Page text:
The Bank of Canada hiked its benchmark interest rate by half a percentage point to one per cent on Wednesday in its latest move to rein in high inflation.
The bank’s rate impacts Canadian businesses and consumers by influencing the rates they pay and receive on things like mortgages, GICs and savings accounts.
The bank slashed its rate to barely above zero in March of 2020 when the pandemic began.
While the move helped the economy to weather the unprecedented uncertainty of COVID-19, in recent months, inflation has come roaring back to its highest level in decades, prompting the central bank to start unwinding all that cheap credit.
It’s the second time in as many months that the bank has ratcheted its rate higher, and as such Wednesday’s move is both the bank’s first back-to-back rate hike since 2017, as well as its biggest single hike since the year 2000.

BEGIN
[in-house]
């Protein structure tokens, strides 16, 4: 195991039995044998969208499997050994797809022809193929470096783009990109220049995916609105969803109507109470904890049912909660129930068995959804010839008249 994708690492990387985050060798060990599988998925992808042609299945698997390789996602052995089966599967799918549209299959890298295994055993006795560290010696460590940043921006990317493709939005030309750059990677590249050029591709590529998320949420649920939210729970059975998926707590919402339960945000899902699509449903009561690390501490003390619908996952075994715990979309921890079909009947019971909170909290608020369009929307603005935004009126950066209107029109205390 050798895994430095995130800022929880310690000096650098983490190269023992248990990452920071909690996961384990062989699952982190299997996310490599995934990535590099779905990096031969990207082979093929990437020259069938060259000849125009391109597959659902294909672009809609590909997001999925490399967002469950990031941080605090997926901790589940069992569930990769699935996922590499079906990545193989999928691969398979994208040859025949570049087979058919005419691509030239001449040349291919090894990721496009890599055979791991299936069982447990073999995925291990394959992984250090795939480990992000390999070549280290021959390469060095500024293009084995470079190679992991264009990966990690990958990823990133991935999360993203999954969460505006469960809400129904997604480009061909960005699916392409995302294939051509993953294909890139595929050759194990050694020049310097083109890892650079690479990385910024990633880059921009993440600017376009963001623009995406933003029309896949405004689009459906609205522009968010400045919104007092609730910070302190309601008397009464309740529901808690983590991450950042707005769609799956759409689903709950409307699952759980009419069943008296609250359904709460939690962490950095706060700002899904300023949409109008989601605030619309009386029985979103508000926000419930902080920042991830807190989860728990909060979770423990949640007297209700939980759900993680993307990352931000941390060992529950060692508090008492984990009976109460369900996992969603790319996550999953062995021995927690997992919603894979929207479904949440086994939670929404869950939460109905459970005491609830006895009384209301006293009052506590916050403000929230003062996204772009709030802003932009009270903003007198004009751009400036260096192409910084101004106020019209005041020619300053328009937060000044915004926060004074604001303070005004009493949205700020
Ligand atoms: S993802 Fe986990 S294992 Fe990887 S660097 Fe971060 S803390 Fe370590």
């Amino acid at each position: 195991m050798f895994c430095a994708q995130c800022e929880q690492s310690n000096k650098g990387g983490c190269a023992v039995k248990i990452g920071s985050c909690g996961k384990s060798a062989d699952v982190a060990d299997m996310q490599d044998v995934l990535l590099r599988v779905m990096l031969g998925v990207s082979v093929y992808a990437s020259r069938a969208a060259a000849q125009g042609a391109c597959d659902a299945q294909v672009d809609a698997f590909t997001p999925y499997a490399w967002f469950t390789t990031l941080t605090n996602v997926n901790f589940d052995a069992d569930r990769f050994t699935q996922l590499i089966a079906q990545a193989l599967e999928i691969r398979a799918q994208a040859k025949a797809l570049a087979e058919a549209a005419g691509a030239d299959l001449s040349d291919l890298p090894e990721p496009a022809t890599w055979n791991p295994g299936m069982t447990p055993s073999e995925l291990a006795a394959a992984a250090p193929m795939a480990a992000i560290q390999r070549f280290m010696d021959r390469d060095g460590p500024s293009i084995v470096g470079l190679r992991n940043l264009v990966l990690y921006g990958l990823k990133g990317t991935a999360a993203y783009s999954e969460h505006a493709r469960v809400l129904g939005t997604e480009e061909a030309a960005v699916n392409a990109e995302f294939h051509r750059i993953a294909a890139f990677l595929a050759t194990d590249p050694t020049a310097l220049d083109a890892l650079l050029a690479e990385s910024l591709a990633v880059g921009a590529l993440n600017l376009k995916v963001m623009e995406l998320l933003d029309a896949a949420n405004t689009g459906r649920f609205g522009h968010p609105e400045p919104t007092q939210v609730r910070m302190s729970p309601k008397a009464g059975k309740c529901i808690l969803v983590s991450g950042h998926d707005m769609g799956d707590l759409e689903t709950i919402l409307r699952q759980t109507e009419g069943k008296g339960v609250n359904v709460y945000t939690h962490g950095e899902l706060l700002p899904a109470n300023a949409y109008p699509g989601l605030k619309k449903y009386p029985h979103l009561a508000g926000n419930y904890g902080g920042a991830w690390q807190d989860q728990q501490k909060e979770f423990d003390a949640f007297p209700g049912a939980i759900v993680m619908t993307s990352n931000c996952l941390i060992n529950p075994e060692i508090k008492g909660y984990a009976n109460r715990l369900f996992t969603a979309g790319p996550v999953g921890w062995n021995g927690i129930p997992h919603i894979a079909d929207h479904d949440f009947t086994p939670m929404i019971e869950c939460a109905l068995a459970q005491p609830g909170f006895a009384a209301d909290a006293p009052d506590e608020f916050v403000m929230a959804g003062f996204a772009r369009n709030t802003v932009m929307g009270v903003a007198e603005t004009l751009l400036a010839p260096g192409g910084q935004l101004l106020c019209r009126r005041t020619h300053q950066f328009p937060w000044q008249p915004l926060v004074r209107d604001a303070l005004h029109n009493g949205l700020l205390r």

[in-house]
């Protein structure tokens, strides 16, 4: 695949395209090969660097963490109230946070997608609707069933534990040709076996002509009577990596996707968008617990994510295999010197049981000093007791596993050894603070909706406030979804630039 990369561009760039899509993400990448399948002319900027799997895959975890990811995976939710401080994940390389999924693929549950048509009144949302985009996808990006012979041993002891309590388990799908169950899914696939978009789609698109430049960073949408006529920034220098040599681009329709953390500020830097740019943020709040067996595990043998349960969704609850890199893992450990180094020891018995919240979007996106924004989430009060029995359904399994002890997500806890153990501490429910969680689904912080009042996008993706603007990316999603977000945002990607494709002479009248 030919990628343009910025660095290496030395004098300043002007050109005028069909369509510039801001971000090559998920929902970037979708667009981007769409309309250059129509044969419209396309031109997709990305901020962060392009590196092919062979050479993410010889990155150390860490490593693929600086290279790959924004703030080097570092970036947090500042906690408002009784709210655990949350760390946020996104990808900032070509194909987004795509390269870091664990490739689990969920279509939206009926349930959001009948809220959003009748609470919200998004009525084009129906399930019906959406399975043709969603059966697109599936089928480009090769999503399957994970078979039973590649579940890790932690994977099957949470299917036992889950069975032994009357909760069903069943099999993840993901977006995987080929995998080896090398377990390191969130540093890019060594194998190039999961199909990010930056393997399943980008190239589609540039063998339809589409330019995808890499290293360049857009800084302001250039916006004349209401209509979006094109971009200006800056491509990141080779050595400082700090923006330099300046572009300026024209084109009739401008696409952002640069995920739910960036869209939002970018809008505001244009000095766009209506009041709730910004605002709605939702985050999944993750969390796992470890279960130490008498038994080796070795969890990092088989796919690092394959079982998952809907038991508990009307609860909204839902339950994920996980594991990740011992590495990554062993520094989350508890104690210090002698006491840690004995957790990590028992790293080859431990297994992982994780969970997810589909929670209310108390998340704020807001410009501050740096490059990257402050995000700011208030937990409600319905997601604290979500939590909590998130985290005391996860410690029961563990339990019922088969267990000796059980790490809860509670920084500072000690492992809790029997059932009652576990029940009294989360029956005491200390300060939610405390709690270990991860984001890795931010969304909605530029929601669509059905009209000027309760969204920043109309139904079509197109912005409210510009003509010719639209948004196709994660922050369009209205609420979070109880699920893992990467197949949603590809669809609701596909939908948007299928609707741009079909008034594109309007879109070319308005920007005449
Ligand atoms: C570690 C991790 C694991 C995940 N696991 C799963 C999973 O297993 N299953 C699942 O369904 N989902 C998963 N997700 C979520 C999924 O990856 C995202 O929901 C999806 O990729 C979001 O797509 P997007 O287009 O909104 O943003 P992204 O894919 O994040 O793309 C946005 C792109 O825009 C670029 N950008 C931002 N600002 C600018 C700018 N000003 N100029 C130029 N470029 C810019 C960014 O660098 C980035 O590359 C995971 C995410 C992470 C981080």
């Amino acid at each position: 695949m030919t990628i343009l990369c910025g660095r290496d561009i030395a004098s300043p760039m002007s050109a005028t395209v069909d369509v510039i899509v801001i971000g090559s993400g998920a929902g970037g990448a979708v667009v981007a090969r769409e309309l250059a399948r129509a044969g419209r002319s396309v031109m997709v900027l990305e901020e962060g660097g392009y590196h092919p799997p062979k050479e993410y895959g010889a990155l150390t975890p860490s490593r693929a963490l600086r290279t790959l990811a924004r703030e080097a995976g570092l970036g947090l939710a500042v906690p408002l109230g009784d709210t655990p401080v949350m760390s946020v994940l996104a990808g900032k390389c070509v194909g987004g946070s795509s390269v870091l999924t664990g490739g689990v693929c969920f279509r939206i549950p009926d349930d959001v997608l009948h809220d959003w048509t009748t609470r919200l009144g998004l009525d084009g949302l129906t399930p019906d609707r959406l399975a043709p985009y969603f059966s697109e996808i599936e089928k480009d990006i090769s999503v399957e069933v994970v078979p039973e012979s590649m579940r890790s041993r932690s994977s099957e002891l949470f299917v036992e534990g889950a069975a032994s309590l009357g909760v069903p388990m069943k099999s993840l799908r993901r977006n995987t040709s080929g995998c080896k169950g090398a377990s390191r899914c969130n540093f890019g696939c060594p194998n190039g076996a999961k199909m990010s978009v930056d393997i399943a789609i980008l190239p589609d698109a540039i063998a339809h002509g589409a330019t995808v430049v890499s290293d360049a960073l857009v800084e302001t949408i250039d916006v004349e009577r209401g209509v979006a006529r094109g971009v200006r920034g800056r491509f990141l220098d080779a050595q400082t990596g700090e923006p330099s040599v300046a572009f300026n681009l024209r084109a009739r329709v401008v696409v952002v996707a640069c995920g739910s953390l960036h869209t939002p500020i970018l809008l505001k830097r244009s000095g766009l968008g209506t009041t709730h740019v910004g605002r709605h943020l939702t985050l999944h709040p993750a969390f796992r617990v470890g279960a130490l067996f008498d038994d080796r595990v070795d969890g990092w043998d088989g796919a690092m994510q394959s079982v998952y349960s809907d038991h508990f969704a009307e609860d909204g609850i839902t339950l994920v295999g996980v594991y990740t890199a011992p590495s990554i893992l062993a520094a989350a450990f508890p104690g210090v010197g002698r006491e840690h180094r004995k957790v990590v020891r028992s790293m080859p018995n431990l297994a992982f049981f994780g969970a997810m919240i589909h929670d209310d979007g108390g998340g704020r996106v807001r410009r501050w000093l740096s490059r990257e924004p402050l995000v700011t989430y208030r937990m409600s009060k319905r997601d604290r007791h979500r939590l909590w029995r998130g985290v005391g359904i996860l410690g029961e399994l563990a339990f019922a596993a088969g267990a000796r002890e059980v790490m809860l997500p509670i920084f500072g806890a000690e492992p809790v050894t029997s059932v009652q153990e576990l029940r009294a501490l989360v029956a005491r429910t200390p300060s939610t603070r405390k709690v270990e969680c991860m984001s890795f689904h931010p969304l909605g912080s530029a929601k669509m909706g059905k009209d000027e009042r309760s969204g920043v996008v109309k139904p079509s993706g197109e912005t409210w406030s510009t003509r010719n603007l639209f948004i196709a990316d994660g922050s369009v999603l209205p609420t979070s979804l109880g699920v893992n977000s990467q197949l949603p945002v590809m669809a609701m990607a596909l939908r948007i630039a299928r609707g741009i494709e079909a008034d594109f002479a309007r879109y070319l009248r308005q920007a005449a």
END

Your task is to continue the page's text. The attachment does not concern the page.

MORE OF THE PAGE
Economists were expecting the move, and with inflation flirting with six per cent, they expect more to come, at least until the central bank’s rate gets up to two per cent — and possibly beyond.
Officials at the bank including governor Tiff Macklem will have more to say about the bank’s decision at a press conference in Ottawa starting at 11 a.m. Wednesday.
More to come.